Directors: Hélène Cattet, Bruno Forzani

***

The two best adjectives for The Strange Colour of Your Body’s Tears are ‘colourful’ and ‘strange’. The colour might hold the attention for so long, but the strangeness of the piece may alienate. Is it too strange? Not for hardened fans of gialli, but the repetition of tics and even entire sequences may be a problem. Still, any good giallo foregrounds colour over good sense, which makes The Strange Colour of Your Body’s Tears a success in spite of itself.

Directors Hélène Cattet & Bruno Forzani carved a niche for themselves with several shorts and their calling-card feature debut Amer, and there’s no sign of them deviating from that niche with The Strange Colour of Your Body’s Tears. It masquerades as an erotically-charged mystery, but it’s best experienced at a more basic, atmospheric level. The plot, such as it is, begins with Dan (Klaus Tange) returning to his apartment from a business trip. He turns the key in his door, but it’s locked from the inside. He calls for his wife, yet she’s nowhere to be found. One forced entry and a call to the police later, Dan is no closer to the answers, and thus begins a plunge into a colourful unknown, like Alice through the looking glass but with more bloodshed.

Horror is a constant and wonderful dichotomy. It aims to jolt, frighten, even horrify. Yet there are so many examples of the genre that aspire to art in their design. Argento constantly walked the fine line between horror and art, and Cattet and Forzani continue that fine tradition of the gialli. One of the most memorable sequences sees a gloved hand teasing a knife blade around a nipple, before plunging it into the unfortunate victim. Shot in stark yet crisp black and white by Manuel Dacosse, the sequence shocks and surprises on its first appearance, but after a while the whole sequence appears again. And again. Why? As with the films it references, The Strange Colour of Your Body’s Tears has gaps where a narrative would normally be found, and must plug said gaps as artily as possible.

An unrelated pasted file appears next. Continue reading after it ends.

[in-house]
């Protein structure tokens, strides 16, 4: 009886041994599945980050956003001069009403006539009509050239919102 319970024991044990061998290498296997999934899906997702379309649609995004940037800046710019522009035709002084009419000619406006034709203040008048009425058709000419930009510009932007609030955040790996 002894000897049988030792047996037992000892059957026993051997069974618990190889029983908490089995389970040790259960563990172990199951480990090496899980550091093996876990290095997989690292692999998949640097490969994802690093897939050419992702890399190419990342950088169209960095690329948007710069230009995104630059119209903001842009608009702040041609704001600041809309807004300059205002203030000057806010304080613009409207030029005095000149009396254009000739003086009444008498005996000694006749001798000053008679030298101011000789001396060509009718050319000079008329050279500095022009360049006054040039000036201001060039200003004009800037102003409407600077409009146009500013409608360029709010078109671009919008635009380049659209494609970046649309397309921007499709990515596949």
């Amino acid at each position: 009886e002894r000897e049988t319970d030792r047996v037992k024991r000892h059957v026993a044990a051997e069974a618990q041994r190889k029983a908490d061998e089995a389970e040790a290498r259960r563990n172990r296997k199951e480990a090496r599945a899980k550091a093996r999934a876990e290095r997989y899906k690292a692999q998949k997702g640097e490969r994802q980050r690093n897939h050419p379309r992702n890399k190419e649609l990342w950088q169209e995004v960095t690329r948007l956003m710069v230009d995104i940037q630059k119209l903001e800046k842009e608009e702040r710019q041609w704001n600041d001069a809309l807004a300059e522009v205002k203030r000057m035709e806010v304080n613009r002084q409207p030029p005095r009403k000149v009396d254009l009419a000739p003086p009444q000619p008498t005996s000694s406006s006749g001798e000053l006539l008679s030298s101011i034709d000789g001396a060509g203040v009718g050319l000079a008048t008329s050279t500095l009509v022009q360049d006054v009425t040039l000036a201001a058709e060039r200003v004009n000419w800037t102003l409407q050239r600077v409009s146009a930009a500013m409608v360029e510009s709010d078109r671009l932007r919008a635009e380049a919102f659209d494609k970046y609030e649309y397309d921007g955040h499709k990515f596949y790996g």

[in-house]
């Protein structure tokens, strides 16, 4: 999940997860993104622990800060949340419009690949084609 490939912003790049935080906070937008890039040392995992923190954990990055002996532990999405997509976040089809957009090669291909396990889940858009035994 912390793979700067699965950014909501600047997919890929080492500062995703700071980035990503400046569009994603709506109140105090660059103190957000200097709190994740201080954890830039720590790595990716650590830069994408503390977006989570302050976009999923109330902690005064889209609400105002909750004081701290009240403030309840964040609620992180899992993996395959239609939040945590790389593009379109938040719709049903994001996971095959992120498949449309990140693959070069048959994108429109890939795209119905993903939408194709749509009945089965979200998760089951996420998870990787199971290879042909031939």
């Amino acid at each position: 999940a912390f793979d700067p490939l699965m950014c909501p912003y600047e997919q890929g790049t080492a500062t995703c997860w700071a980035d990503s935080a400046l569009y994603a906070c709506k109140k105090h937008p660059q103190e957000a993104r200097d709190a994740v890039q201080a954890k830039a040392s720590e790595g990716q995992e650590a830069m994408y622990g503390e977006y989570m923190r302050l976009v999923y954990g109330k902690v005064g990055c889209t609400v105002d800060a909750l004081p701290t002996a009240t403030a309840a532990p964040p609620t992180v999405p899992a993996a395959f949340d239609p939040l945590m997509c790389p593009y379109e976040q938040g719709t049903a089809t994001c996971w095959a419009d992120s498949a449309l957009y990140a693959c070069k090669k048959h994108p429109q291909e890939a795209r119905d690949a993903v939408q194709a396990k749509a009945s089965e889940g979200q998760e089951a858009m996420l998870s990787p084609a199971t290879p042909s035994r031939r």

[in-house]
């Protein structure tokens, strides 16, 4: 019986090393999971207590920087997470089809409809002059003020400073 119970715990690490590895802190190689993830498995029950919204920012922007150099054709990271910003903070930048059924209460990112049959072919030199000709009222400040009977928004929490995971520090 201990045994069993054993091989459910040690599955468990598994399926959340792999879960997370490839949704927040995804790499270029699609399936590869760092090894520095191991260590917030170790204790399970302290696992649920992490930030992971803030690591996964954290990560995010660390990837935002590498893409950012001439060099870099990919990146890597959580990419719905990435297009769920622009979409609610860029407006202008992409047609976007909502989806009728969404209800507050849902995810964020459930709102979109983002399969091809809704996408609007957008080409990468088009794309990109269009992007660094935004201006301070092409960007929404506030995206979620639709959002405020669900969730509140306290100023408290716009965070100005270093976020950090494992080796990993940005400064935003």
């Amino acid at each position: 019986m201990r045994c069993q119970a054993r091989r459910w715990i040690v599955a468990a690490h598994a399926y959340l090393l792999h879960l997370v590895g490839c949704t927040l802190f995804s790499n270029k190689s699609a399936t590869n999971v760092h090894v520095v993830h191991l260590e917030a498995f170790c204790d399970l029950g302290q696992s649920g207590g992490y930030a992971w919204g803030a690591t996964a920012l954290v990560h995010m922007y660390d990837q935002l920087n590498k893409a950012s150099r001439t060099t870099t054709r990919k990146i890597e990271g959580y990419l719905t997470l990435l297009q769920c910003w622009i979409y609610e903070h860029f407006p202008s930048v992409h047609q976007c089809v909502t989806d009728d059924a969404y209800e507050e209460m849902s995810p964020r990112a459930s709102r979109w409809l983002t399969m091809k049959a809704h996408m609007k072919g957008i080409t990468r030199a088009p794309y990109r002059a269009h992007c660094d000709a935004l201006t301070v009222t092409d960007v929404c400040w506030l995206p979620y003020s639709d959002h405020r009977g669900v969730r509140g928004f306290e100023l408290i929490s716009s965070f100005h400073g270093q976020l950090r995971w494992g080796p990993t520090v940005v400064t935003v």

The repetition is unsurprisingly numbing, and it points to the flaws at the core of TSCOYBT. It is a homage first and a standalone film second. Cattet and Forzani’s love for slashers and gialli is evident in every frame, from the over-designed art deco staircases to the eye-popping greens and reds that flood the screen. Flesh and blades are given a neon glow; pause at certain moments and you’ll believe you’re looking at a particularly sacrilegious stained glass window, such is the sheen of it all. Yet the artistry of the film is uninterested in the plot, to the point that it practically gives up on narrative to stand alone. The plot does roll along to a point, as Dan continues his investigations into his other half’s absence, and he discovers that such disappearances are nothing new to the apartment complex. Still, anyone looking for plot will be left adrift as the film progresses. It’s a sensory experience through and through, with artistry and aspirations far beyond most anyone else working in the horror genre today. The hardened horror heads should have no beef with that; the uninitiated are invited to surrender to the film and be done with it. Woe to they that refuse the offer.

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